THE MIND OF THE MAKER by Dorothy Sayers

By   /  January 9, 2010  /  No Comments

Recommended by Andy Crouch, the author of Culture Making: Recovering Our Creative Calling and a senior editor at Christianity Today International.

Dorothy Sayers was one formidable lady. The author, most famously, of the Lord Peter Wimsey detective series, she was a polymath and (to coin a new sense of the word) a polygraph, too—author of plays, essays, poetry, and a stellar translation of Dante. But the work that has left the most lasting impression on me is The Mind of the Maker, a witty, inventive, and audacious book about the mystery of the creative process and the even deeper mystery of the Holy Trinity. As she points out, both mysteries are very different in kind from the cases that Lord Peter solves with aplomb: they are not puzzles to be solved but living, breathing realities to be explored.

Indeed, at the heart of Sayers’s argument is the idea that the two mysteries are deeply connected: when the work of the poet, playwright, or artist is at its best, it has a trinitarian shape. Sayers suggests that every creative process needs three elements, which—and this is the audacious part—refer to the Trinity as well. The Idea is the “timeless” essence of the “whole work complete at once.” The Energy (a rare lapse in clear wording, but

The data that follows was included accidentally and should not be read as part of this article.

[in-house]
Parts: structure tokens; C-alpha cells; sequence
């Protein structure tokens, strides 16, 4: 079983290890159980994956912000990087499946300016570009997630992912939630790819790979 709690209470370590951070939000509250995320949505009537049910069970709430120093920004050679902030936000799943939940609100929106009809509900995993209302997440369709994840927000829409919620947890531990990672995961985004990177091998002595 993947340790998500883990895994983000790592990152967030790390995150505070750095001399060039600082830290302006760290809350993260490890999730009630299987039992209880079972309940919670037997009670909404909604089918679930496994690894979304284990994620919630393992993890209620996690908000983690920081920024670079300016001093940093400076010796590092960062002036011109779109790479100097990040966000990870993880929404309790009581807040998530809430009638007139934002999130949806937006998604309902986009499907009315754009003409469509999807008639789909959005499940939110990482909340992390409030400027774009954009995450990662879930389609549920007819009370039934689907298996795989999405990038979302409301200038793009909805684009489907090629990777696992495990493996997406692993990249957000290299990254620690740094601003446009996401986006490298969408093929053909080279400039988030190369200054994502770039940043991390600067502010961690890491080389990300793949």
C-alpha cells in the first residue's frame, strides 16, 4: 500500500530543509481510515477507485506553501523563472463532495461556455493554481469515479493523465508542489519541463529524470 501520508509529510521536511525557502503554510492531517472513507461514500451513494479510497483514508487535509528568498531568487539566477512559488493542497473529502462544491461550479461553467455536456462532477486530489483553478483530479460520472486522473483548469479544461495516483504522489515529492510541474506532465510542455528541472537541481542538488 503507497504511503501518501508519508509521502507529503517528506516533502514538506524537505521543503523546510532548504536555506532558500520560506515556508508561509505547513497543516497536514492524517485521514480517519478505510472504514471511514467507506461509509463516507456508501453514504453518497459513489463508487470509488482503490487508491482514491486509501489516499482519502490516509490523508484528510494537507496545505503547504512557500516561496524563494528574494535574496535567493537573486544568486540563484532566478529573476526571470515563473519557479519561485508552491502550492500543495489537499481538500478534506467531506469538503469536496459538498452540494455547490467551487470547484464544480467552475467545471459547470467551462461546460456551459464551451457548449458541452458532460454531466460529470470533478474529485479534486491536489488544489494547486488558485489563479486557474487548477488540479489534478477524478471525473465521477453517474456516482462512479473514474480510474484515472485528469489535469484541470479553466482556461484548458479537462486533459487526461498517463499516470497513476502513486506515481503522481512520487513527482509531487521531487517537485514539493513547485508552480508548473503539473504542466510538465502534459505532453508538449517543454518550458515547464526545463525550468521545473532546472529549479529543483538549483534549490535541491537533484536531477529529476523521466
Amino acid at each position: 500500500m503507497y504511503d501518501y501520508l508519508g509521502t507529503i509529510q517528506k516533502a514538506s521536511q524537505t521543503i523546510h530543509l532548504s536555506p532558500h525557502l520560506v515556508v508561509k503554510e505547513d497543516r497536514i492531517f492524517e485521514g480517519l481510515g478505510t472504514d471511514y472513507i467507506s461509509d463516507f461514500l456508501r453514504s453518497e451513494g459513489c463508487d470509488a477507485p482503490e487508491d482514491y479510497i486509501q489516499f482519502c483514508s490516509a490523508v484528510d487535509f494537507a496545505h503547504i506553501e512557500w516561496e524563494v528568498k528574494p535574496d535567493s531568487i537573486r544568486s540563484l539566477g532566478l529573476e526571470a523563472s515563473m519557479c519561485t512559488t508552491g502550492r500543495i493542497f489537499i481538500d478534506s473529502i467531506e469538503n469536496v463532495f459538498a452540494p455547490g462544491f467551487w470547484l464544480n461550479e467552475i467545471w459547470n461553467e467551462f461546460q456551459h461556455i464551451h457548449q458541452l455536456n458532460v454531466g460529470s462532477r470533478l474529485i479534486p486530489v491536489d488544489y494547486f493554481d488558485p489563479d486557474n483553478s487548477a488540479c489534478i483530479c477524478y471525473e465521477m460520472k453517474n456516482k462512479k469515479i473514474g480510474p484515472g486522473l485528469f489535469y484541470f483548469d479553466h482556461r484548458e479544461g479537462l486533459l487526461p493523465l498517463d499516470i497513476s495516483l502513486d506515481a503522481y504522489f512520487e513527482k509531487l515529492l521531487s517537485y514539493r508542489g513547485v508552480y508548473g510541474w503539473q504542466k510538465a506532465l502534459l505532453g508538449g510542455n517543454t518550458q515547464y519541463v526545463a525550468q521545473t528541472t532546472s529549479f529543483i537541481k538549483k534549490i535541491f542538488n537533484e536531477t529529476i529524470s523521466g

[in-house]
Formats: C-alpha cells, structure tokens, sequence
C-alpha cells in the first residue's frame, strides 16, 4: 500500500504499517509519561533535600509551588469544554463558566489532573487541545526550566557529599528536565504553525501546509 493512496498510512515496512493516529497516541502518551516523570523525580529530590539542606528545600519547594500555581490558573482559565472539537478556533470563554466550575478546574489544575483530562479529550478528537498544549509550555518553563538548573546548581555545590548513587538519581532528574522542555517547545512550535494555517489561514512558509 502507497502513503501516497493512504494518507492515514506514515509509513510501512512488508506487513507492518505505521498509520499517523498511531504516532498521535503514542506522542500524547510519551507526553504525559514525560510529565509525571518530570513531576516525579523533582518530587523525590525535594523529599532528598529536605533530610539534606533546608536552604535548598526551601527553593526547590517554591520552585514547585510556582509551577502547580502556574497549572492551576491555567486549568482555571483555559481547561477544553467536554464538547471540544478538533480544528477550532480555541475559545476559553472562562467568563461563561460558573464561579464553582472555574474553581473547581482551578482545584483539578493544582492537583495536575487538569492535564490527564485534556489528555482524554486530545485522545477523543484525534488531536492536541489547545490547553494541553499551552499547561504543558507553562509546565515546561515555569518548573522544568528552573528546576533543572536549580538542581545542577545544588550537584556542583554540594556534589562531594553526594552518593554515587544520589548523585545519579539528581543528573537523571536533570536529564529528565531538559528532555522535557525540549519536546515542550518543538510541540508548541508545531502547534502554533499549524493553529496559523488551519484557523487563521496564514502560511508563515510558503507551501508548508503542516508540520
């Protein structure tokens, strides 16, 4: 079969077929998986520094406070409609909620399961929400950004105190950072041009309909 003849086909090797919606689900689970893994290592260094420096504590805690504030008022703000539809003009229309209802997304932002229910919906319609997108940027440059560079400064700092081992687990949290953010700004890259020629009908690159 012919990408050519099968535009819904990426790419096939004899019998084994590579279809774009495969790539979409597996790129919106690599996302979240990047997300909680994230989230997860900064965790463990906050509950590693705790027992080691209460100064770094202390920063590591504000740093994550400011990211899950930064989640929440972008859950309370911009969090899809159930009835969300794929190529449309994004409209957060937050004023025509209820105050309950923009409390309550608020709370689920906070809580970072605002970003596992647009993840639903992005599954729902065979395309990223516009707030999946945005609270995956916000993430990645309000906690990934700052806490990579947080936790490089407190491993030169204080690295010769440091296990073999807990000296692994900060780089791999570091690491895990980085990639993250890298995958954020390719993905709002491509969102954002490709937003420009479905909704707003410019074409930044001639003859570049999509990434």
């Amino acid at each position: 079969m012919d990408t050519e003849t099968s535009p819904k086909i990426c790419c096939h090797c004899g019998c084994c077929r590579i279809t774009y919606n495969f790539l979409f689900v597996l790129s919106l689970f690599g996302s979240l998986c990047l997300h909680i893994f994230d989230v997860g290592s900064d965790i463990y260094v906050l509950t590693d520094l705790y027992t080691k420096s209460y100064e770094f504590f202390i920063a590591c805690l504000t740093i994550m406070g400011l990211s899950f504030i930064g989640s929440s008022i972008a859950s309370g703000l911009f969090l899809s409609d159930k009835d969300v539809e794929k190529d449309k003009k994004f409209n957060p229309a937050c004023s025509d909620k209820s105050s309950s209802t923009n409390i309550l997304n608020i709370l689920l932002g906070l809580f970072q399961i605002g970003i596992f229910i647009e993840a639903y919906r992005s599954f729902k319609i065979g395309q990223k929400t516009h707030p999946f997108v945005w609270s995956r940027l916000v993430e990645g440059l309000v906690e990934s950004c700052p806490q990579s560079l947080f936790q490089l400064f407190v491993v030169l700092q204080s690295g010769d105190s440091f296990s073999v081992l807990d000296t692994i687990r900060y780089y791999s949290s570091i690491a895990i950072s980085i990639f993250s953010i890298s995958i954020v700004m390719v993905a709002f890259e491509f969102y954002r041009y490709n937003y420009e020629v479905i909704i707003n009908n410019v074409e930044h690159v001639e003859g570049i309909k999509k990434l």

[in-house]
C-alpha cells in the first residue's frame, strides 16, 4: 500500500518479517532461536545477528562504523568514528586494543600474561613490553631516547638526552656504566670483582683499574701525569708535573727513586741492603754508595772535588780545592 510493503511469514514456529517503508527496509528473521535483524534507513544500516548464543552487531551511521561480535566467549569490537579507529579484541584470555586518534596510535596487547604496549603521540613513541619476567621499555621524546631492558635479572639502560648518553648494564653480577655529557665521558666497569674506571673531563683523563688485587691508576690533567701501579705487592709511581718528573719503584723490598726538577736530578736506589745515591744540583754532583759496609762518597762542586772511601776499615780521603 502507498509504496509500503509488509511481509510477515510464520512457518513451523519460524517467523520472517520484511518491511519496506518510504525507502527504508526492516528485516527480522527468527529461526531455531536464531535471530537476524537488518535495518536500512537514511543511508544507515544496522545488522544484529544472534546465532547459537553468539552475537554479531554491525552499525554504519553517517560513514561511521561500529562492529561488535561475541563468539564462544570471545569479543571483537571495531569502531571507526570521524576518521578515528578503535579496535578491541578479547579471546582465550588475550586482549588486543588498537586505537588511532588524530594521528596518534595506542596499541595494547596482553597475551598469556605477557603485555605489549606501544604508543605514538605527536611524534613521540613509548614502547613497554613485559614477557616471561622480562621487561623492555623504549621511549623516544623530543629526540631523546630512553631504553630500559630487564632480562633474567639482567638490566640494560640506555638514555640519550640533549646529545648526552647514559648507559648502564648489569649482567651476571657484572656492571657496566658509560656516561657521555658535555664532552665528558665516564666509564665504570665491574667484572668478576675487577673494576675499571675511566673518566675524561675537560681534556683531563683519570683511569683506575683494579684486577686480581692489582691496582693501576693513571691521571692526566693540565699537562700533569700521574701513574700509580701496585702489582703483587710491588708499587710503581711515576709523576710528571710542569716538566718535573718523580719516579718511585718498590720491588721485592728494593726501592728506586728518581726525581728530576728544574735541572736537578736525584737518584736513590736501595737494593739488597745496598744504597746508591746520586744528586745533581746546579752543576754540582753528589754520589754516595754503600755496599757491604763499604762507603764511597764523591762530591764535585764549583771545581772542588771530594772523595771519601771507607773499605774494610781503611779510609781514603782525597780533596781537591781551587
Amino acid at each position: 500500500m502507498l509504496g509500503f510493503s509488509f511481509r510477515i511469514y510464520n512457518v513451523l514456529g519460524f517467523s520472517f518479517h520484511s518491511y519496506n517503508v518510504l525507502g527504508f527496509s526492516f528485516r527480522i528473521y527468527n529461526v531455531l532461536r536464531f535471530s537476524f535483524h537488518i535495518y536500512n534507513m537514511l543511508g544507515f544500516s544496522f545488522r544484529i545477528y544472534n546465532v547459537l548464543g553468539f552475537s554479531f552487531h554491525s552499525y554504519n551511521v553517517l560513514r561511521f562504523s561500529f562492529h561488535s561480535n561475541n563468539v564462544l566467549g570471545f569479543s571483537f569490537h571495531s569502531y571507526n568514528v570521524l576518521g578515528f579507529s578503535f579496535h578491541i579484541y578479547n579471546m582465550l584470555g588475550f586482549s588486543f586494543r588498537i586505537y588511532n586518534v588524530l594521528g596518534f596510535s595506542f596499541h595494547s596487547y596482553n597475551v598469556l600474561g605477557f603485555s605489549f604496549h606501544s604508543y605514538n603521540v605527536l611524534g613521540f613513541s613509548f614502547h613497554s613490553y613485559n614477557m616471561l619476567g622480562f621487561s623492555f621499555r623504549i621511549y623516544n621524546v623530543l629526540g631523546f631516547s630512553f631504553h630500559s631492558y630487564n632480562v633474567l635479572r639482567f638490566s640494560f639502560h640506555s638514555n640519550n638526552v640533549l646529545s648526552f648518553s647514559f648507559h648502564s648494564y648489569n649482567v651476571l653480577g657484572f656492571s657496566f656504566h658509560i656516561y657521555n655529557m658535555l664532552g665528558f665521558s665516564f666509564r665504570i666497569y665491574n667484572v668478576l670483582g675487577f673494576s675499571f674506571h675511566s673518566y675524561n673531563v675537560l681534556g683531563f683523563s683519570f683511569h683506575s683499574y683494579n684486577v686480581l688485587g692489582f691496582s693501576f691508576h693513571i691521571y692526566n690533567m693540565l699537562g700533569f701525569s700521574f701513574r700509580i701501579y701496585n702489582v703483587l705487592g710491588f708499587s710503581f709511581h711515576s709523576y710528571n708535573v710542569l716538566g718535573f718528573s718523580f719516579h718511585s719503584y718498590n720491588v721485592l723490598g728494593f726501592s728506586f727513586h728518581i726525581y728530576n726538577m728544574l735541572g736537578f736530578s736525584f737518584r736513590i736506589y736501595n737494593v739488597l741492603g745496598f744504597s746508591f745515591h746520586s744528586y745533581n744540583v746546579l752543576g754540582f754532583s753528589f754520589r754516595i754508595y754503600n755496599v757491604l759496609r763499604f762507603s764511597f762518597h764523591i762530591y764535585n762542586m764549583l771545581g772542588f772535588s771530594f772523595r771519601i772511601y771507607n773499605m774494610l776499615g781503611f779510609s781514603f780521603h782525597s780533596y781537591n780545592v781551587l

Sayers has the Greek energeia in mind) is the actual embodiment (or incarnation) of the work in space and time. And the Power is the work’s ability to create “a response in the lively soul.”

Sayers is at her best when she examines what happens when an artistic work lacks a clear governing Idea, a viable embodiment in the real world, or the power to connect with its audience—or, God forbid, lacks two elements or all three. By showing us that the best art has this three-fold structure, she also makes a compelling case that the three-in-oneness of God is just as necessary as it is mysterious—and that only art made in this image can truly be called excellent. Once you have read The Mind of the Maker, you will never look at your own art, nor say the Creed that Sayers so loved, the same way again.

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